Author Tags: Doukhobors
Christian idealists from Transcaucasia (Russia) known as the Doukhobors first arrived en masse in Canada in 1899. They had adopted the derogatory label Doukhobors, meaning 'spirit wrestlers', in reference to their devout ascetic beliefs and their refusal to bear arms for the Russian Czar. Their transatlantic voyages at the turn of the century were partially financed by novelist Leo Tolstoy, who corresponded with their spiritual leader Peter the Lordly (Peter Vasilievitch Verigin), exiled in Siberia. In his private writing, Verigin had expressed some fanciful theories or 'fantasies' that were reproduced in Letters of the Doukhobor Leader Peter V. Verigin in 1901, edited by Vladimir Bonch-Bruevich. For instance, Verigin had written in 1896, "We maintain that education destroys the inclination to greet people, also schools corrupt the morals of children, and thirdly all things through which education is actualized are obtained through great hardships, therefore, to participate in the subjugation of people in any form must be avoided." Upon their arrival on the Canadian prairies, some Doukhobors chose to adopt Verigin's theorizing as precepts, particularly his notion that Doukhobors must seek "primitive conditions ... and a spiritual stature lost by Adam and Eve." When some older radicals embraced Peter the Lordly's slogan "the sons of God shall never be the slaves of corruption", a splinter group known as Svobodniki (Freedomites), or the 'Sons of Freedom', released their farm animals from servitude and marched in the nude to exhibit their Adamite simplicity. Verigin had advised in 1896, "Bread is already plentiful; all that is necessary is to less greedy... Humanity is omnivorous, and unfortunately eats for pleasure rather than need... If people want to become Christians they should gradually cease physical labour and preach the Gospel... I propose that people would gradually get used to physical nakedness..." In 1902, approximately 3,000 Doukhobors staged a trek in Saskatchewan with the slogan "we are in search of Christ the bridegroom," only to be stopped by police.
When Peter the Lordly arrived in Canada in November of 1902, the Sons of Freedom were disappointed with his moderate leadership. Eleven schools were burned to the ground in 1921 and 1922. Some Doukhobors burned their own clothes. To further assert their innocent affinity with God, nude marches were held, resulting in many arrests. Despite their criticisms of Peter the Lordly and mainstream Doukhobors, most of the uncompromising Freedomite minority followed the Orthodox exodus to British Columbia when the sect relocated to communal farms in the Kootenays. Further unrest ensued in 1926 when Peter the Lordly was mysteriously killed when the railway coach in which he was riding was dynamited. The culprits were never caught. Peter the Lordly's grandiose tomb (by Doukhobor standards) was bombed for many years afterwards.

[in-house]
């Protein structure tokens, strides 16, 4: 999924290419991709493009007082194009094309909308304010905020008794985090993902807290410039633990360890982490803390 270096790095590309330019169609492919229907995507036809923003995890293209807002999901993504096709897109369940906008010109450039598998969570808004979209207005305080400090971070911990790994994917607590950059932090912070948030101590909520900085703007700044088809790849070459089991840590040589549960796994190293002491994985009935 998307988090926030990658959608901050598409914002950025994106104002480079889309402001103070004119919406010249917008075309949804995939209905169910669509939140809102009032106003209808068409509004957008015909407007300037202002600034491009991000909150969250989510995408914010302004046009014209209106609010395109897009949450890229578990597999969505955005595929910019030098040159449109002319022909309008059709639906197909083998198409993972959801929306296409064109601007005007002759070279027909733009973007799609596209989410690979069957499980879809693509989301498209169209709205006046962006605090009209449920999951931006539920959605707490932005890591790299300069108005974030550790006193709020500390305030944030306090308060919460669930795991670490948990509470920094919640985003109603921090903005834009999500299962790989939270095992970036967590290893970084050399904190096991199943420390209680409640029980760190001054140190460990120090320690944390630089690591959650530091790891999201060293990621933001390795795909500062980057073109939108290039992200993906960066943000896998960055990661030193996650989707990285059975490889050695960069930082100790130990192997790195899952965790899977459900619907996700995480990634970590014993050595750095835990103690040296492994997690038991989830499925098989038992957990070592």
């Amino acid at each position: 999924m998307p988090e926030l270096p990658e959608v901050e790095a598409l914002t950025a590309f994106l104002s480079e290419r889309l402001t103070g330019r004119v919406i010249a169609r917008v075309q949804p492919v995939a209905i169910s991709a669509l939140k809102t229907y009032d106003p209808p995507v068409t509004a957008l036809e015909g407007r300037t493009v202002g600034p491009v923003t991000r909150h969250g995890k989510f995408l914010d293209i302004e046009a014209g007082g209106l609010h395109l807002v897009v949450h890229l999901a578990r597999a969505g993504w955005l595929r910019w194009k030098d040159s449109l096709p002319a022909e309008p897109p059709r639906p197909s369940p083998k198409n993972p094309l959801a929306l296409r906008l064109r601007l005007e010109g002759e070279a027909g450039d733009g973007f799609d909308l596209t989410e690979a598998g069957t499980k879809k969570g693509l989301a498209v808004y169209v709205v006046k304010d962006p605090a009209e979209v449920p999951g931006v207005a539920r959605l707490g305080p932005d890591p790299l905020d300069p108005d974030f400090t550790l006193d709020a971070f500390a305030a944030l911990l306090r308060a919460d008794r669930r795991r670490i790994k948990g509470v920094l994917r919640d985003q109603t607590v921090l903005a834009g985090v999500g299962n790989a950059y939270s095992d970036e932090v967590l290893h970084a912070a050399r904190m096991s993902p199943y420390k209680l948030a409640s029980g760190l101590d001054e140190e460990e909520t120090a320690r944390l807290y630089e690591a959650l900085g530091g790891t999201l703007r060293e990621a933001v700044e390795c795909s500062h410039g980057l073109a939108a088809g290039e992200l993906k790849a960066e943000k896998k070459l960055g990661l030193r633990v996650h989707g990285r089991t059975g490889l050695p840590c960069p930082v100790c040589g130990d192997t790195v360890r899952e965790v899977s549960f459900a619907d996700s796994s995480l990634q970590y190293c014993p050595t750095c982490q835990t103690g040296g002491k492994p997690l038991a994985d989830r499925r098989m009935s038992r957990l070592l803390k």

When Verigin's son Peter Petrovich Verigin arrived in 1927 to fill the leadership void, he was eager to unite the Orthodox Doukobours with the Independents who had made concessions with Canadian materialism and the Sons of Freedom--who had not. He characterized the Freedomites as scouts for the Doukhobours, as leaders, but the Freedomites eventually resented his efforts to control dissidence and dubbed him Peter the Purger. With the onset of the Depression, many Doukhobours had to find work outside their own communities in order to help pay for their communally owned lands. The efforts of the Orthodox majority to excommunicate or purge non-paying Doukhobors widened the schism with the Sons of Freedom who proclaimed, "Land is God's gift. It should not be an object of trade." The overall community decided non-payers (Freedomites) could be allotted a special settlement area known as Krestova. When the Orthodox community evicted 200 non-paying Orthodox members, almost half the village of Glade, the ousted members marched towards Brilliant, supplemented by some Sons of Freedom. The police blocked the road and nudism ensued. More arrests followed. By 1932 more than 700 Doukhobors were incarcerated behind 20-ft. barbed wire fences on the otherwise deserted Piers Island off the coast of B.C., sentenced to three-year terms for nudism. All Doukobours were denied the right to vote from 1931 until 1956.